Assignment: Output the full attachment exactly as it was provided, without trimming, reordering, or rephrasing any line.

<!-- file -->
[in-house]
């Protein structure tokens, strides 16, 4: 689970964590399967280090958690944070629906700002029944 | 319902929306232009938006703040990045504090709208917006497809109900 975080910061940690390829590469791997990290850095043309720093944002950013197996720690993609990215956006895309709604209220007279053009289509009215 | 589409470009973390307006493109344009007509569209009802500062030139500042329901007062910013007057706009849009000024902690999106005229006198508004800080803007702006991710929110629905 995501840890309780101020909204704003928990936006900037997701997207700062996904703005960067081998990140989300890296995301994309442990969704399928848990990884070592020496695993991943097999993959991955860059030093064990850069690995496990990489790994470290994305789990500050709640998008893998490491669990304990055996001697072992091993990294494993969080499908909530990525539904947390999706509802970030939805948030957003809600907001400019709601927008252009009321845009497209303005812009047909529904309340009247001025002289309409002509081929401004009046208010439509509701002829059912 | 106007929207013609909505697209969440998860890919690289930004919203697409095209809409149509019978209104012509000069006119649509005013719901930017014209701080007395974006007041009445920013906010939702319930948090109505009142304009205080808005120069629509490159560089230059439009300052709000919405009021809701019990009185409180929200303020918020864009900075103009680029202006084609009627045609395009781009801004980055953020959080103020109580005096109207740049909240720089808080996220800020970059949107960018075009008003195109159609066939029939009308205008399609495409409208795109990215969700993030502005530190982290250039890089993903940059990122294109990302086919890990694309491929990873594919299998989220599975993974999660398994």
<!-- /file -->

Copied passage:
[in-house]
């Protein structure tokens, strides 16, 4: 689970964590399967280090958690944070629906700002029944 | 319902929306232009938006703040990045504090709208917006497809109900 975080910061940690390829590469791997990290850095043309720093944002950013197996720690993609990215956006895309709604209220007279053009289509009215 | 589409470009973390307006493109344009007509569209009802500062030139500042329901007062910013007057706009849009000024902690999106005229006198508004800080803007702006991710929110629905 995501840890309780101020909204704003928990936006900037997701997207700062996904703005960067081998990140989300890296995301994309442990969704399928848990990884070592020496695993991943097999993959991955860059030093064990850069690995496990990489790994470290994305789990500050709640998008893998490491669990304990055996001697072992091993990294494993969080499908909530990525539904947390999706509802970030939805948030957003809600907001400019709601927008252009009321845009497209303005812009047909529904309340009247001025002289309409002509081929401004009046208010439509509701002829059912 | 106007929207013609909505697209969440998860890919690289930004919203697409095209809409149509019978209104012509000069006119649509005013719901930017014209701080007395974006007041009445920013906010939702319930948090109505009142304009205080808005120069629509490159560089230059439009300052709000919405009021809701019990009185409180929200303020918020864009900075103009680029202006084609009627045609395009781009801004980055953020959080103020109580005096109207740049909240720089808080996220800020970059949107960018075009008003195109159609066939029939009308205008399609495409409208795109990215969700993030502005530190982290250039890089993903940059990122294109990302086919890990694309491929990873594919299998989220599975993974999660398994």